I know that material things are just that – things. I know that while I was turning my house upside down, stripping beds and looking in teapots and gumboots and other unlikely places for my bracelet – that people were being diagnosed with cancer, or dying, or being born. That relationships were breaking down or being formed. That tragedy and horror and miracles would be unfolding somewhere else on the planet. That life goes on. That a charm bracelet is an insignificant little thing in the grand scheme. I know that.

But still, my mind turned over and over wondering when I’d last actually seen the bracelet on my wrist. I backtracked through the days that preceded – through all the places I’d been – trying to remember some detail that might be a clue. I chastised myself for my carelessness. I heard my father’s voice, reprimanding me, oscillating between anger and frustration and care.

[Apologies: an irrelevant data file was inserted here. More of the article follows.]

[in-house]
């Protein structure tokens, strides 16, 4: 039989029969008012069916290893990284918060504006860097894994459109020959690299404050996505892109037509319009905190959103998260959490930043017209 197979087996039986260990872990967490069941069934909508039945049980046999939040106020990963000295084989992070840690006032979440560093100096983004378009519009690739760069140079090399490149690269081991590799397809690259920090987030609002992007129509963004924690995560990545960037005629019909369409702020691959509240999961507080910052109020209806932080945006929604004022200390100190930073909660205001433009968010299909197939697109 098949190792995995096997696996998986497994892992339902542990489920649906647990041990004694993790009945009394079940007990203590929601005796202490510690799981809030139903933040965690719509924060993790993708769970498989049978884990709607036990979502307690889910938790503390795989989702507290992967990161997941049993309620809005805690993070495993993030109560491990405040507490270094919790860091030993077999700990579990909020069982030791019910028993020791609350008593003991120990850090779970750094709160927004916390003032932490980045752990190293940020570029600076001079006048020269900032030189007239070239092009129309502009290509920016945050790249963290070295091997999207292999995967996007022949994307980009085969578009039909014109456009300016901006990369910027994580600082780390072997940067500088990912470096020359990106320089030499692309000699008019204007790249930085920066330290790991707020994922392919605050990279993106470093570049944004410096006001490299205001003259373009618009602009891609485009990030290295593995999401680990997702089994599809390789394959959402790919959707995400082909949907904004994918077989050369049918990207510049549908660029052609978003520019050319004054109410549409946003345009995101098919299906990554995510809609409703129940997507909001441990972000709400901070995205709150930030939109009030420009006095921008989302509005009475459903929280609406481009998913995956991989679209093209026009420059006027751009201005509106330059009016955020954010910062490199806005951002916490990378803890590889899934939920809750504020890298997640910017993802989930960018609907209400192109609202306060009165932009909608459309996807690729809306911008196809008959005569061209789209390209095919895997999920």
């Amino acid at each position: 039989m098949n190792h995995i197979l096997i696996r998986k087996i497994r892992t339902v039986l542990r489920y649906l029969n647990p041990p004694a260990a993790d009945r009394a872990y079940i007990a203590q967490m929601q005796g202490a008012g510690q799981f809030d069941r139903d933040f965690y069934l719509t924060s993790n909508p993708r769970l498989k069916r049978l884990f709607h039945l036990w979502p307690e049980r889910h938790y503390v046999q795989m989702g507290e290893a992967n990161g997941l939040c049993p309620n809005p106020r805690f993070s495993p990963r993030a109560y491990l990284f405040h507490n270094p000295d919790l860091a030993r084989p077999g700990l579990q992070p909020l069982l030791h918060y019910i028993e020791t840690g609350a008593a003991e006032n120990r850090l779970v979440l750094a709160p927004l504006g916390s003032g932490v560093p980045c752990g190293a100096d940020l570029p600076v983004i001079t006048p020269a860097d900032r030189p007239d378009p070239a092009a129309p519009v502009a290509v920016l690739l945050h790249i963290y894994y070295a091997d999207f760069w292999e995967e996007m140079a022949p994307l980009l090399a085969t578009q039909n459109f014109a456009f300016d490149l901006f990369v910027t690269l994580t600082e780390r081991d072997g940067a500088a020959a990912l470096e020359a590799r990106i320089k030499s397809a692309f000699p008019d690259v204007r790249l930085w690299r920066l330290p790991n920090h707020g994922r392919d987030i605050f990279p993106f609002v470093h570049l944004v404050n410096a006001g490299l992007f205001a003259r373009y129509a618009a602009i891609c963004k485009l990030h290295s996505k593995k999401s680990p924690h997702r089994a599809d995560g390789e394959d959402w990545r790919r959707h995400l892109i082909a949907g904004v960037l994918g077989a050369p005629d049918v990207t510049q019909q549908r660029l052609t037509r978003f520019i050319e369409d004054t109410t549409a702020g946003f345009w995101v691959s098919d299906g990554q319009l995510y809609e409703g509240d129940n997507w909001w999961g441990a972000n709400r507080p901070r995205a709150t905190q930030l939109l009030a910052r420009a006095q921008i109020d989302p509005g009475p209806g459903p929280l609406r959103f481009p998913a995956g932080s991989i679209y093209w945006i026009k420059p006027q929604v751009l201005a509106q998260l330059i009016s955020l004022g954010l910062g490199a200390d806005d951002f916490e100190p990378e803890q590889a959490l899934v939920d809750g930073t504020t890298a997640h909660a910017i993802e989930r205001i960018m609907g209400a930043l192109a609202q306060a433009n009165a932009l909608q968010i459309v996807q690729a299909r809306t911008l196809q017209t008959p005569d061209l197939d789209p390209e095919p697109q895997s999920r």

I kept thinking about my father. In my memories he is almost always in the kitchen – wearing an air-force blue wool pullover, standing at the sink, looking out the window – eating a bowl of muesli. Or if not this memory – one of him carrying our huge ginger tabby cat around like a baby, telling it utterly ridiculous things – like Very Important Scientific Facts or reciting “the Owl and the Pussy Cat”. These things stand out for me. If I delve a little deeper there are a million other memories – but these are the immediate ones.

Then, the night before last, I woke in the dead of night, hot and sweaty, my throat sore, tears rolling down my face. I’d been dreaming about my friend, the one who died of breast cancer. I’d had a crystal clear memory of us – 40 years before she died. We were six years old and at Brownies. We were running hand-in-hand, full-tilt, round and round the church hall, screaming with joy, our long hair – hers auburn, mine blond – streaming behind us. Our Brown Owl was the first adult I’d ever met who seemed not to mind noise nor care what we did. So we ran and screamed with complete abandon. Week after week we did this. And it was one of the most joyful things I’d ever known.